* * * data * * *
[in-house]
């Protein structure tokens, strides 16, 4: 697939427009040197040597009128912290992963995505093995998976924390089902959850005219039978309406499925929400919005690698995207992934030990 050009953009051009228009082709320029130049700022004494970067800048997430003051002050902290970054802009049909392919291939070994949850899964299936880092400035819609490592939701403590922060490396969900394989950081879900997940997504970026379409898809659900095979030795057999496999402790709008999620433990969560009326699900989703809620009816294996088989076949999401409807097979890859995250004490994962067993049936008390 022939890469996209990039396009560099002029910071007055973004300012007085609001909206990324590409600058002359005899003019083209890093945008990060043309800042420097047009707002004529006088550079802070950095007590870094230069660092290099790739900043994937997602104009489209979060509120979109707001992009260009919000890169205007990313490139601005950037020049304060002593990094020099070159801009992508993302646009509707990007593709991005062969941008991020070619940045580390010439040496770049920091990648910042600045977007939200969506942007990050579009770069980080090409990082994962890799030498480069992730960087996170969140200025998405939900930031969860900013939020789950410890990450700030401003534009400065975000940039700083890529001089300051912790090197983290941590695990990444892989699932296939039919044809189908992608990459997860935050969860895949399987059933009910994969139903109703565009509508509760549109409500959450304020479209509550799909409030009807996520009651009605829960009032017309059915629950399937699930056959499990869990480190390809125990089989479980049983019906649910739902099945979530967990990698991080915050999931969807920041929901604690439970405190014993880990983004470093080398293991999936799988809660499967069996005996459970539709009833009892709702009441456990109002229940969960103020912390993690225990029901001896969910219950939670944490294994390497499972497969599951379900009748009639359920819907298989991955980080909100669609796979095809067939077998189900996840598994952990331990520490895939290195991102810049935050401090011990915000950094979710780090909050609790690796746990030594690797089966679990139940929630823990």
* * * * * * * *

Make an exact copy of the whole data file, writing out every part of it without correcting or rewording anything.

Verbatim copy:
[in-house]
């Protein structure tokens, strides 16, 4: 697939427009040197040597009128912290992963995505093995998976924390089902959850005219039978309406499925929400919005690698995207992934030990 050009953009051009228009082709320029130049700022004494970067800048997430003051002050902290970054802009049909392919291939070994949850899964299936880092400035819609490592939701403590922060490396969900394989950081879900997940997504970026379409898809659900095979030795057999496999402790709008999620433990969560009326699900989703809620009816294996088989076949999401409807097979890859995250004490994962067993049936008390 022939890469996209990039396009560099002029910071007055973004300012007085609001909206990324590409600058002359005899003019083209890093945008990060043309800042420097047009707002004529006088550079802070950095007590870094230069660092290099790739900043994937997602104009489209979060509120979109707001992009260009919000890169205007990313490139601005950037020049304060002593990094020099070159801009992508993302646009509707990007593709991005062969941008991020070619940045580390010439040496770049920091990648910042600045977007939200969506942007990050579009770069980080090409990082994962890799030498480069992730960087996170969140200025998405939900930031969860900013939020789950410890990450700030401003534009400065975000940039700083890529001089300051912790090197983290941590695990990444892989699932296939039919044809189908992608990459997860935050969860895949399987059933009910994969139903109703565009509508509760549109409500959450304020479209509550799909409030009807996520009651009605829960009032017309059915629950399937699930056959499990869990480190390809125990089989479980049983019906649910739902099945979530967990990698991080915050999931969807920041929901604690439970405190014993880990983004470093080398293991999936799988809660499967069996005996459970539709009833009892709702009441456990109002229940969960103020912390993690225990029901001896969910219950939670944490294994390497499972497969599951379900009748009639359920819907298989991955980080909100669609796979095809067939077998189900996840598994952990331990520490895939290195991102810049935050401090011990915000950094979710780090909050609790690796746990030594690797089966679990139940929630823990």